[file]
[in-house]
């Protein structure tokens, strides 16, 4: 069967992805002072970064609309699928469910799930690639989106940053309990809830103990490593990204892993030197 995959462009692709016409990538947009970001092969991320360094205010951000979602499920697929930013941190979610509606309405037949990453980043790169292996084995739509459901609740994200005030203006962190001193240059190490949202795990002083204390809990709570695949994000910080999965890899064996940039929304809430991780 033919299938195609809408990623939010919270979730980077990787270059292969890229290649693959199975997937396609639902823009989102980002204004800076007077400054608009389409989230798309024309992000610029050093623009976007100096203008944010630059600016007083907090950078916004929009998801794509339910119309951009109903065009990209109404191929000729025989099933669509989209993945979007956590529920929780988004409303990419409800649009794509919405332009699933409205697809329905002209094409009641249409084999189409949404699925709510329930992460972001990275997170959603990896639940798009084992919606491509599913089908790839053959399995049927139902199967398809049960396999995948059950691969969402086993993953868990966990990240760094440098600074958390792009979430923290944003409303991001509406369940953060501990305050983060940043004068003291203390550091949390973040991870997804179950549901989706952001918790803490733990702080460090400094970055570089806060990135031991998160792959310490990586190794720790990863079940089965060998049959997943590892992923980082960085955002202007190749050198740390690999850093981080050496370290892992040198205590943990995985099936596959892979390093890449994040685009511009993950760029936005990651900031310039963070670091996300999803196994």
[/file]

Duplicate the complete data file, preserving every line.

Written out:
[in-house]
């Protein structure tokens, strides 16, 4: 069967992805002072970064609309699928469910799930690639989106940053309990809830103990490593990204892993030197 995959462009692709016409990538947009970001092969991320360094205010951000979602499920697929930013941190979610509606309405037949990453980043790169292996084995739509459901609740994200005030203006962190001193240059190490949202795990002083204390809990709570695949994000910080999965890899064996940039929304809430991780 033919299938195609809408990623939010919270979730980077990787270059292969890229290649693959199975997937396609639902823009989102980002204004800076007077400054608009389409989230798309024309992000610029050093623009976007100096203008944010630059600016007083907090950078916004929009998801794509339910119309951009109903065009990209109404191929000729025989099933669509989209993945979007956590529920929780988004409303990419409800649009794509919405332009699933409205697809329905002209094409009641249409084999189409949404699925709510329930992460972001990275997170959603990896639940798009084992919606491509599913089908790839053959399995049927139902199967398809049960396999995948059950691969969402086993993953868990966990990240760094440098600074958390792009979430923290944003409303991001509406369940953060501990305050983060940043004068003291203390550091949390973040991870997804179950549901989706952001918790803490733990702080460090400094970055570089806060990135031991998160792959310490990586190794720790990863079940089965060998049959997943590892992923980082960085955002202007190749050198740390690999850093981080050496370290892992040198205590943990995985099936596959892979390093890449994040685009511009993950760029936005990651900031310039963070670091996300999803196994």